One of the main issues that needs to be resolved before regulators around the world allow unmanned aerial vehicles (UAVs) to share controlled airspace with manned aviation, is a working UTM (unmanned traffic management) system.
By digitizing the ATC process to safely monitor and manage unmanned aircraft operations, UTM is an integral part to allowing low altitude or unpiloted aircraft to navigate through the national airspace (NAS).
Since the first time we dreamed about same-day deliveries by drones, the Federal Aviation Administration (FAA) has been clear that these unmanned vehicles will not share the same space with general aviation (GA) and commercial airliners, unless the nascent industry can prove that their safety protocols are up to standards.
As we know, the standards of the FAA are very high, and today the commercial airline industry has moved over 10 billion passengers in the USA without a fatality. This is a high bar to meet, but the FAA is just asking for reassurances and proof, that these small, unmanned vehicles can navigate from Point A to Point B without interfering, or becoming a danger, to manned commercial operations and people and property on the ground.
But if there is no UTM mandate, and we need to build entirely new surveillance architecture, how long will it take and how much will it cost? That is exactly the point that Chris Kucera, Co-Founder & Head of Strategic Partnerships of OneSky Systems has been trying to drive through the industry lately. Why not leverage existing infrastructure to adapt to new navigation processes and save years, and billions, in the process?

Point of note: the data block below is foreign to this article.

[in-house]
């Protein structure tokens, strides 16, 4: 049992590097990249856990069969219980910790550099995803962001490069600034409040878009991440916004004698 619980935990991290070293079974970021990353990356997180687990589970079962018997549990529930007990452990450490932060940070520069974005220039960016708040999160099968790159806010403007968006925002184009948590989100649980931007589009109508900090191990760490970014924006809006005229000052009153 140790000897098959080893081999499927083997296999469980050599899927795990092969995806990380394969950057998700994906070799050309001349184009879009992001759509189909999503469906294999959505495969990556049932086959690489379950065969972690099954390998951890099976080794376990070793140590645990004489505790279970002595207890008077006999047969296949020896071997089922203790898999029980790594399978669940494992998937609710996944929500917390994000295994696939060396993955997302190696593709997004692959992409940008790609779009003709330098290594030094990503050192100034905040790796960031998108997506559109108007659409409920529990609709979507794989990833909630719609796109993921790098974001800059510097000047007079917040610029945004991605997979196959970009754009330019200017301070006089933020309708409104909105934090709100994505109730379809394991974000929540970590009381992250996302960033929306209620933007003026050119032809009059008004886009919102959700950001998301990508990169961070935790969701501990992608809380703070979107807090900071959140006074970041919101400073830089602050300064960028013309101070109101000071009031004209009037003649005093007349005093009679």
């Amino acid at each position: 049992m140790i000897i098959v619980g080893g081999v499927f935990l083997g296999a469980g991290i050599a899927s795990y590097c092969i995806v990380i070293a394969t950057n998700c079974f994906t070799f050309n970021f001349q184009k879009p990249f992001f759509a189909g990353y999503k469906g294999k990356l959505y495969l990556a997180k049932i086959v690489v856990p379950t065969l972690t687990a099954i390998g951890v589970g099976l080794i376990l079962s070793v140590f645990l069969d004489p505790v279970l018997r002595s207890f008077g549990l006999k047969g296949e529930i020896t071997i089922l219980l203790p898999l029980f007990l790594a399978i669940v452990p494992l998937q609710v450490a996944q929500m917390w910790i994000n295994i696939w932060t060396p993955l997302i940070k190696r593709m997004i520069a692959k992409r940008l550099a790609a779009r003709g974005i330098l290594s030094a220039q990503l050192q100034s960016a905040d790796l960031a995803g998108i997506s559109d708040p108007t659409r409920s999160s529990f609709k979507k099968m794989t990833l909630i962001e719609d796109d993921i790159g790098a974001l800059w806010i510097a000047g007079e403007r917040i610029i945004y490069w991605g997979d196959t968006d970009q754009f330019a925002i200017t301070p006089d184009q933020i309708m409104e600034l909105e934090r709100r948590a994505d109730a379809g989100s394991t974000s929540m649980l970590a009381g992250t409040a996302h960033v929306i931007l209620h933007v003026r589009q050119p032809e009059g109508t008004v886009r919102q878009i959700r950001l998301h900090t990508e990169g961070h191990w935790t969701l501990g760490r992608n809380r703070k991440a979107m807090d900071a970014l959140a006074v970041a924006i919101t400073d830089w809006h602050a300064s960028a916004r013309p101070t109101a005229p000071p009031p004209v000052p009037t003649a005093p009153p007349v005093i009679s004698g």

We reached out to Chris for an exclusive interview about his company’s approach to UTM and the urgent need to accelerate deployment or risk losing a valuable resource that can save lives and improve quality of life for millions.
Juan Plaza: Please explain what your basic thesis is regarding using existing infrastructure. What do you mean by that?
Chris Kucera: In the USA, we just spent billions of dollars mandating ADS-B Out (Automatic Dependent Surveillance & Broadcast) for all GA aircraft operating within the Mode C veil of the busiest airspace in the country, which is the 30 miles surrounding Class B airspace. There are 37 class B airports around the country, which equates to 56% of the US population living within the Mode C veil, so it’s also the prime target for any commercial operations of unmanned aircraft, both UAV and future air taxis. The proposal is simple, let’s use ADS-B and existing radar information to add these unmanned vehicles to the NAS without affecting air traffic control or endangering the flying public. And let's setup a UTM mandate for operating drones for BVLOS in the same areas.
Sounds reasonable, so what is the problem with your proposal?